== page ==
As a presidential candidate, Obama criticized the detention center that human rights groups and many in the international community widely condemned for harsh treatment of prisoners during the Bush administration. The military has defended its actions, saying prisoners have been treated humanely since the center was set up after the Sept. 11, 2001 terrorist attacks.
The report found the camp to be in compliance with the Geneva Conventions Common Article 3, the international rules that require the humane treatment of prisoners taken in unconventional armed conflicts, like the war on terrorism. The camp’s controversial force-feeding of prisoners on hunger strikes was also found to be compliant with the Geneva guidelines, a second government official confirmed.
Last month, the military judge in charge of deciding whether to charge Guantanamo detainees with crimes told The Washington Post at least one of the prisoners was tortured in 2002 and 2003, alleged Sept. 11 conspirator Mohammed al-Qahtani.
About 800 prisoners have been held there, many for years and nearly all without criminal charges. There are now around 250, including 17 from China who the United States wants to set free but cannot return to China for fear they will be tortured by the government.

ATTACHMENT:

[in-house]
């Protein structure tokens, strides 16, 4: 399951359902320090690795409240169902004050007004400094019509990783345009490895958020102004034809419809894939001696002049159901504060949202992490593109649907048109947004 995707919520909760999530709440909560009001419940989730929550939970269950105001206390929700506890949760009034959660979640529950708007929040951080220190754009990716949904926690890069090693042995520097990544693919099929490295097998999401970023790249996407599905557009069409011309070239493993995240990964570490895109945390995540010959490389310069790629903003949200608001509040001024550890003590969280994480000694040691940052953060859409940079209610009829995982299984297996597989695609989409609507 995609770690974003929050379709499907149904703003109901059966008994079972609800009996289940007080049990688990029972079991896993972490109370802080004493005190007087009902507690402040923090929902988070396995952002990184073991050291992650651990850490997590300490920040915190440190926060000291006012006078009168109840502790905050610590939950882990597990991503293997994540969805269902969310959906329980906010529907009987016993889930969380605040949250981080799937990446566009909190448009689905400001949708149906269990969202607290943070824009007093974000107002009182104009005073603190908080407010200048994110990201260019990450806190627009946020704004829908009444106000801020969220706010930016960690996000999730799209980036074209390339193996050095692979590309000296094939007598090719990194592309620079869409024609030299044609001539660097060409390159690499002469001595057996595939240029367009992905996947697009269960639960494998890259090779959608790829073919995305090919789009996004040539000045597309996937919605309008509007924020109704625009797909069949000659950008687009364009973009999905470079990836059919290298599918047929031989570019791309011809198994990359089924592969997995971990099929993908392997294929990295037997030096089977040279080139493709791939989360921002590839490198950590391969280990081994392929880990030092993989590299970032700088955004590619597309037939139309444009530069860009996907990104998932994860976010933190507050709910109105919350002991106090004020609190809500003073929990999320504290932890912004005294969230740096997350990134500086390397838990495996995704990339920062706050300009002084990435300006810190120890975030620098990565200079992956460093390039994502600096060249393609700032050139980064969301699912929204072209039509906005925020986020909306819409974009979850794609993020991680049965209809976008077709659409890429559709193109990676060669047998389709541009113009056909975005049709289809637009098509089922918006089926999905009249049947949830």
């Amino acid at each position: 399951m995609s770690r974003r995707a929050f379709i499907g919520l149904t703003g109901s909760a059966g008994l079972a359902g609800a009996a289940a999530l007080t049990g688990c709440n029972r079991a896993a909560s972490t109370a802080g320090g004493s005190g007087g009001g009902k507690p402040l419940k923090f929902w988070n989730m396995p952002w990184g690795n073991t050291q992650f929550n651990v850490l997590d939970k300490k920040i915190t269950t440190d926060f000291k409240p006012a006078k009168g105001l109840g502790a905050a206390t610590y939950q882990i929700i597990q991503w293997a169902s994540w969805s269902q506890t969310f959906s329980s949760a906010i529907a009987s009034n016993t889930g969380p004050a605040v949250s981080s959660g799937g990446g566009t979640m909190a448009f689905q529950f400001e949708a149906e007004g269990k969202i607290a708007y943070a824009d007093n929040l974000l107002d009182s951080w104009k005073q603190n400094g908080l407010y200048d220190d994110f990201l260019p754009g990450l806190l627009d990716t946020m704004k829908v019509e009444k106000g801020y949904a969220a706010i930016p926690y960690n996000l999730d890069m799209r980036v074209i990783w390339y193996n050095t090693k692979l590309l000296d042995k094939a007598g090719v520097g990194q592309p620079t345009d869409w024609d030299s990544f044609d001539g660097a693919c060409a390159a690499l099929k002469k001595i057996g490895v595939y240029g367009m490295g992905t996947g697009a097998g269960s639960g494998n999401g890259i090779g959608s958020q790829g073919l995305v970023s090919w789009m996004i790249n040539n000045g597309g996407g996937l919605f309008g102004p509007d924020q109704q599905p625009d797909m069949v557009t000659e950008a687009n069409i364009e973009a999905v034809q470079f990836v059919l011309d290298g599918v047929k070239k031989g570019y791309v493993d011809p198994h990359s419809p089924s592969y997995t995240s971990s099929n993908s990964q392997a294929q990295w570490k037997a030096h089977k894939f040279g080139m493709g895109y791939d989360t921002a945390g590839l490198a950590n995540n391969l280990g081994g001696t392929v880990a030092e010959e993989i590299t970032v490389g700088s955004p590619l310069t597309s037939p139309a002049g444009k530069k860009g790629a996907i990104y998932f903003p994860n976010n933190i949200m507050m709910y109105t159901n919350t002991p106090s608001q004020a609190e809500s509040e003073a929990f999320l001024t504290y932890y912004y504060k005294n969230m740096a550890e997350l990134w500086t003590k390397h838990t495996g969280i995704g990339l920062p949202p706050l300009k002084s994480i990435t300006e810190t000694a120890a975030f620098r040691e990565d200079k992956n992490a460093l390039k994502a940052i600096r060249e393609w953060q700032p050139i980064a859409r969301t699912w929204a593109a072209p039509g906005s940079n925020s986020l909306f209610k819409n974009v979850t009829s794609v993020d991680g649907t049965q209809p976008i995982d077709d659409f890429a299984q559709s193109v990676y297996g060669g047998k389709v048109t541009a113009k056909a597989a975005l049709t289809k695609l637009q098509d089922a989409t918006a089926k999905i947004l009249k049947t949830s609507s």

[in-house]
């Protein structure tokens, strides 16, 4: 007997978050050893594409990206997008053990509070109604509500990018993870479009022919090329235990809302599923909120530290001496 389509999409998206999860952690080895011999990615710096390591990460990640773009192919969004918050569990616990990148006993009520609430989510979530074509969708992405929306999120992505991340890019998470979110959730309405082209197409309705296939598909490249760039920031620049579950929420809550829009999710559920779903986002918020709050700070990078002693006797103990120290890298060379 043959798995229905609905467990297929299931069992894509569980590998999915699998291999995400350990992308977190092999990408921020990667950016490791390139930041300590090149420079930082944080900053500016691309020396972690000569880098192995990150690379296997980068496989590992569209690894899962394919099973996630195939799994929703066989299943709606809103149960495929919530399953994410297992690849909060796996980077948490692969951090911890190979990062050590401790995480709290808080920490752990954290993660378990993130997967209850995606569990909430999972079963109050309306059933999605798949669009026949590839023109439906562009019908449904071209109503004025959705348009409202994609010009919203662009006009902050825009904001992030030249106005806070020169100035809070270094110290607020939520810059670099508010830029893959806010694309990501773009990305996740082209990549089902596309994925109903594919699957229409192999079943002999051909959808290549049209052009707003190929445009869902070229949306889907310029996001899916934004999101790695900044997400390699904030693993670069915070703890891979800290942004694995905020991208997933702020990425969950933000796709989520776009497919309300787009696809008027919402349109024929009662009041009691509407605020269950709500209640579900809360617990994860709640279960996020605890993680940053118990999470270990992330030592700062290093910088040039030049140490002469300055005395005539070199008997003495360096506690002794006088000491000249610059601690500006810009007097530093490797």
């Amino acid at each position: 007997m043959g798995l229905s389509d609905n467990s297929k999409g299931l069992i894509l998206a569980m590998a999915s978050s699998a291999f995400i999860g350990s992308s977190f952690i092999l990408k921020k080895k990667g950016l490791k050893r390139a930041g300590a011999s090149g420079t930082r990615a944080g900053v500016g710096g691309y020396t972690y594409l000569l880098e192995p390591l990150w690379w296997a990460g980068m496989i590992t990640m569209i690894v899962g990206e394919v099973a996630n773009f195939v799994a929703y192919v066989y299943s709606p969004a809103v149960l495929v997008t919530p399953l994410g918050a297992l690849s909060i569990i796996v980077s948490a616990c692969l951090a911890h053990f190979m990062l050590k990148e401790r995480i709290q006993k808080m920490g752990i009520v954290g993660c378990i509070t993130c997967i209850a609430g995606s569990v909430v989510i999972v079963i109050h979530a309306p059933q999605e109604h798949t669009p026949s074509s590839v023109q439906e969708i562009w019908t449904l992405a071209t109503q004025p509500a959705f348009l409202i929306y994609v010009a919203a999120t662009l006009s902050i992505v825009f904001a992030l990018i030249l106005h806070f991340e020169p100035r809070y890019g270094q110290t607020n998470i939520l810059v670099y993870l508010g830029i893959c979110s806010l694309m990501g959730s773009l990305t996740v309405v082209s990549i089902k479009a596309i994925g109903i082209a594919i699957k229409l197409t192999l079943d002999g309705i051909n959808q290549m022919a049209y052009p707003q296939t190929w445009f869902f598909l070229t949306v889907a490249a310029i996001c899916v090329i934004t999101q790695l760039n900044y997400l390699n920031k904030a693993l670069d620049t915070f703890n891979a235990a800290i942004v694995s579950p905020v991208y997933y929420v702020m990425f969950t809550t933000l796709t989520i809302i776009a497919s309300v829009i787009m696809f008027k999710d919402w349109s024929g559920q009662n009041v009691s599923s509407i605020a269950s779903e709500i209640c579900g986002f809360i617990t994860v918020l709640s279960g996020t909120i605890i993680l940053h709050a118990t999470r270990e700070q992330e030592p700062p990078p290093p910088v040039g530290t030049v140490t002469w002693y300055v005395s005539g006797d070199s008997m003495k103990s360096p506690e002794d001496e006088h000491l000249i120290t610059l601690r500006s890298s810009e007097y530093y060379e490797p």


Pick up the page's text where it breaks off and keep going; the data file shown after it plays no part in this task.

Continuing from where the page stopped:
Guantanamo was selected for legal reasons: as a military base, it is sovereign U.S. territory but, according to Bush administration lawyers, was outside the scope of the Constitution. That would allow prisoners to be prosecuted for war crimes using evidence that would be difficult to use in the U.S. civilian court system.
This article, by John Dean, was posted to AlterNet, January 24, 2009
Remarkably, the confirmation of President Obama's Attorney General nominee, Eric Holder, is being held up by Texas Republican Senator John Cornyn, who apparently is unhappy that Holder might actually investigate and prosecute Bush Administration officials who engaged in torture. Aside from this repugnant new Republican embrace of torture (which might be a winning issue for the lunatic fringe of the party and a nice way to further marginalize the GOP), any effort to protect Bush officials from legal responsibility for war crimes, in the long run, will not work.